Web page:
Boeing has promised increased fuel efficiency of 10%-12% for the MAX vs the NextGen, but many sources inside Boeing say they are not there just yet. A combination of airframe and LEAP designs remain slightly short of this target today, though all believe Boeing and CFM will achieve this goal by the projected EIS in 2017—five long years away.

In the meantime, Boeing has converted fewer than 500 commitments to firm orders, with about 600 commitments remaining that have been announced by Boeing but not identified. Only Southwest Airlines, Lion Air and Norwegian Air Shuttle have announced conversion of their commitments to orders.

Aviation Capital Group announced it has committed to the airplane but so far has not converted to orders. American Airlines announced its plans to order the MAX, but the bankruptcy stalled any conversion (as is also true with American’s announcement to order the A320neo family).

Boeing and CFM will only say they have a contract with each other to provide power for the MAX. But we don’t think this story is over just yet.

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7 thoughts on “The Boeing 737 MAX and the GTF

  1. Interesting blog on a no doubt game changing topic..

    IMO two factors play a role too. CFM56’s earned a reputation you have to throw in bricks to get them into the shops. I’m surprised however how easy many assume this automatically to be the case for the yet to be build LEAP too. IMO there no base for this, just hope.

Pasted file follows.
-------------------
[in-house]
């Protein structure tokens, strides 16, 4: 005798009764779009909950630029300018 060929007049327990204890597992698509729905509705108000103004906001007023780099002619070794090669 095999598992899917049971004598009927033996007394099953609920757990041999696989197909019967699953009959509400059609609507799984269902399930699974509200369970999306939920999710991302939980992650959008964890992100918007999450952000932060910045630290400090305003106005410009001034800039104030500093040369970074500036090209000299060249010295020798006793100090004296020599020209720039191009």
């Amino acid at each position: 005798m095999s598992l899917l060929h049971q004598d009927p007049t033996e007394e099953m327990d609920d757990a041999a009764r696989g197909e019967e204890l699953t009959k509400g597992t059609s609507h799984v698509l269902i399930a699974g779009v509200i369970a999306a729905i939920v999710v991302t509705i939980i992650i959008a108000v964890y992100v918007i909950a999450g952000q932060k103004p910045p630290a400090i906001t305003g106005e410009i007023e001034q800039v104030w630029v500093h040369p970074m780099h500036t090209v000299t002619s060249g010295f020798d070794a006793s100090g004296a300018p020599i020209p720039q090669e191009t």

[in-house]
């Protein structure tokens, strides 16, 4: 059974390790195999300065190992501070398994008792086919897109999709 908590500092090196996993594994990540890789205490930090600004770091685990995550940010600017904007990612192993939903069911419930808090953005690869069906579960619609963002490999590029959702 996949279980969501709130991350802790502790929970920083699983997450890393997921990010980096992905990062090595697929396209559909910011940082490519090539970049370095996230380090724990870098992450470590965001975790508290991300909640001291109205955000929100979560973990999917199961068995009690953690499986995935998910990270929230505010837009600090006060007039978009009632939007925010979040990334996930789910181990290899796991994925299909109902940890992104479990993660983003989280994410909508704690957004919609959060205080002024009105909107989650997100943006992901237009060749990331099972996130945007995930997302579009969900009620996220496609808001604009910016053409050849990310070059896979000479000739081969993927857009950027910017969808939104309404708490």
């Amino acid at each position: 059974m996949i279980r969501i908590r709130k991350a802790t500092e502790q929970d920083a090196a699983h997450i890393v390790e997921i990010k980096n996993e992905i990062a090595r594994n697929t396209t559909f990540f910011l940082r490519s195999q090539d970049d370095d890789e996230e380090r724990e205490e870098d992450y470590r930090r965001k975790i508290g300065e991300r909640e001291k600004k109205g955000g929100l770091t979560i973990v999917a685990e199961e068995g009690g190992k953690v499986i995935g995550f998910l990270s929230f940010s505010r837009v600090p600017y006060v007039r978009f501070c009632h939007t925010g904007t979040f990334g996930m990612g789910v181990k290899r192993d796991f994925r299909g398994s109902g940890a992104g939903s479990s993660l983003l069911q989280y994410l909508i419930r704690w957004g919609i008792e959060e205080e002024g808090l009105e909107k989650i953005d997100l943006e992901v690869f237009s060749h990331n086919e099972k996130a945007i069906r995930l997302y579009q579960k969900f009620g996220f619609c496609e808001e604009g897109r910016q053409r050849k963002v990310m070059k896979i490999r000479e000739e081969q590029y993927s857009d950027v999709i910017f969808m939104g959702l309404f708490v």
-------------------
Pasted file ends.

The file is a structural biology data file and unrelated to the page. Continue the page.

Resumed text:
Then it seems to me the GTF is build around innovative gearbox technology, changing the physics taking place inside the engine. The rest of the engines seem pretty conventional.

    CFM focussed the LEAP on optimizing temperatures, flows and pressures with new materials and shapes. I’m under the impression much of this technology could be applied by Pratt too, for the GTF. It might take years, RR, investments etc. Still, the further improvement potential of the GTF seems visible today.

    Less so for the LEAP, introducing geared technology might take a long time & result in an all new engine. It took Pratt 20+ yrs / lots of pain.

    I guess we might have to get used to the concept of mighty market leader GE playing catch up..

  2. Keesje, you are correct that GE is playing catch-up, but they are not gaining much ground. IMO it is pretty clear that the GE 136 was the development ground for the CMC technology that is ABSOLUTELY CRUCIAL to enabling the very high burner and turbine temperatures GE needs in the LEAP to be able to compete with the GTF whose gearbox allows the core to use “normal” temperatures and pressure ratios which are well within Pratt’s experience base. Keesje touches on this when he(she) says that the LEAP is not the same as the CFM56….it is nowhere close. With the shutoff of government funding for GE’s F136, the required advances in CMC technology will not materialize and the LEAP will probably miss its fuel burn and durability targets by a huge margin. GE has publicly stated that they will make their fuel savings targets either technically or commercially….which IMO means they know they can’t cut it technically without the CMCs. When a company states something so “in your face” as that, something is IMO, seriously wrong.